We have been sent into the world, perhaps not so dramatically but no less really. We have been sent to share the Good News, like the 72 apostles. One of the challenges in preaching the Gospel is that the rewards come after we die and while we live others make choices that are oriented towards “winning” in this life rather than the next. This is the guidance Jesus gives his children:

Whenever you go into a town where they make you welcome, eat what is set before you. Cure those in it who are sick, and say, “The kingdom of God is very near to you.” But whenever you enter a town and they do not make you welcome, go out into its streets and say, “We wipe off the very dust of your town that clings to our feet, and leave it with you. Yet be sure of this: the kingdom of God is very near.” I tell you, on that day it will not go as hard with Sodom as with that town.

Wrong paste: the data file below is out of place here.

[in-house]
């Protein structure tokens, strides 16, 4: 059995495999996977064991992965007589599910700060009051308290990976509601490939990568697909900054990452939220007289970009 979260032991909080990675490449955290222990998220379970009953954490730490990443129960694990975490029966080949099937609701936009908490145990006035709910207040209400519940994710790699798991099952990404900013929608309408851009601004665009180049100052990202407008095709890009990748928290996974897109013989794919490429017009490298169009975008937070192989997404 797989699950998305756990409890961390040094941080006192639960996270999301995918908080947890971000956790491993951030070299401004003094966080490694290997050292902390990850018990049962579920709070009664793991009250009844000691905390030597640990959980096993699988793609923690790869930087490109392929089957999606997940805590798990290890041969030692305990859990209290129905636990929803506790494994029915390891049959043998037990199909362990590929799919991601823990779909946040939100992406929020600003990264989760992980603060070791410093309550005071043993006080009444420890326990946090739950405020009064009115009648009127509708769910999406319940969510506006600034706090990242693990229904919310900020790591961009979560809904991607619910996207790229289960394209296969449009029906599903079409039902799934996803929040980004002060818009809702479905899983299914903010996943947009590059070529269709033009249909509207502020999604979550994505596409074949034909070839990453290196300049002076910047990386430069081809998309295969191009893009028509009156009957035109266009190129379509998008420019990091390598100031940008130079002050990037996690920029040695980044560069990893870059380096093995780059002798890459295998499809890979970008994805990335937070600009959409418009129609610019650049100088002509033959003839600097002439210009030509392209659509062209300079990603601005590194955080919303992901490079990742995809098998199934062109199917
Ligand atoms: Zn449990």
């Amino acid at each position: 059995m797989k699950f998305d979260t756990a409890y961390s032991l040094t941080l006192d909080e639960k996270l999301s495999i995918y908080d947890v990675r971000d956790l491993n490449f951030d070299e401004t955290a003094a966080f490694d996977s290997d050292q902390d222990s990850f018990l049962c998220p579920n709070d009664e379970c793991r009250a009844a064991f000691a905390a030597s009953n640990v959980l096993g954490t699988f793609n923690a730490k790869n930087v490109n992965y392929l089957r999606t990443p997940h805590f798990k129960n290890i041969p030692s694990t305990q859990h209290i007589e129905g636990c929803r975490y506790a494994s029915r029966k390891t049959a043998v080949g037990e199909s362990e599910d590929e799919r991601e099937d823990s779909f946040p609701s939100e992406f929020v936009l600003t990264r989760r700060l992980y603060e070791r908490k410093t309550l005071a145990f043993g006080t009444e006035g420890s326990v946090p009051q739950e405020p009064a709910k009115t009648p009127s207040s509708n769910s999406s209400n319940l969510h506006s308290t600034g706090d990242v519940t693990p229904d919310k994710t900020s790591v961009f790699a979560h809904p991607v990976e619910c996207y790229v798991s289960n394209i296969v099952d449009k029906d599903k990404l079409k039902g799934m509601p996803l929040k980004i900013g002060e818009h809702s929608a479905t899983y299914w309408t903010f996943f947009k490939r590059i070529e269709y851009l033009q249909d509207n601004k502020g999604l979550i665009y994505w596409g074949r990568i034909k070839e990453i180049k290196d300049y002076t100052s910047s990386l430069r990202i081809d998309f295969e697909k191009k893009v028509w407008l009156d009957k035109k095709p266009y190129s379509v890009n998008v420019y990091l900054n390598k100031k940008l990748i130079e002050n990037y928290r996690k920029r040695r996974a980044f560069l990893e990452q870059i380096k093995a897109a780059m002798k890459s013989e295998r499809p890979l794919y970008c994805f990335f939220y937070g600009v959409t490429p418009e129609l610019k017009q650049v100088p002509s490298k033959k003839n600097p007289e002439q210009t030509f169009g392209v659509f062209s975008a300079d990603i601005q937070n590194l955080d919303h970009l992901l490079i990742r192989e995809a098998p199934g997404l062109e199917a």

As sharers of the Good News, we are called to share it with those who accept it and those who reject it. Either way, they are to hear that the Kingdom of God is very near. As missionaries of Jesus, we are obliged to respect others’ free will. And there can be no judgmentalism. We can draw the clear distinction between the path they are choosing and the Way we are following, but our only comment of rebuke is to kick the dust of their town from our sandals.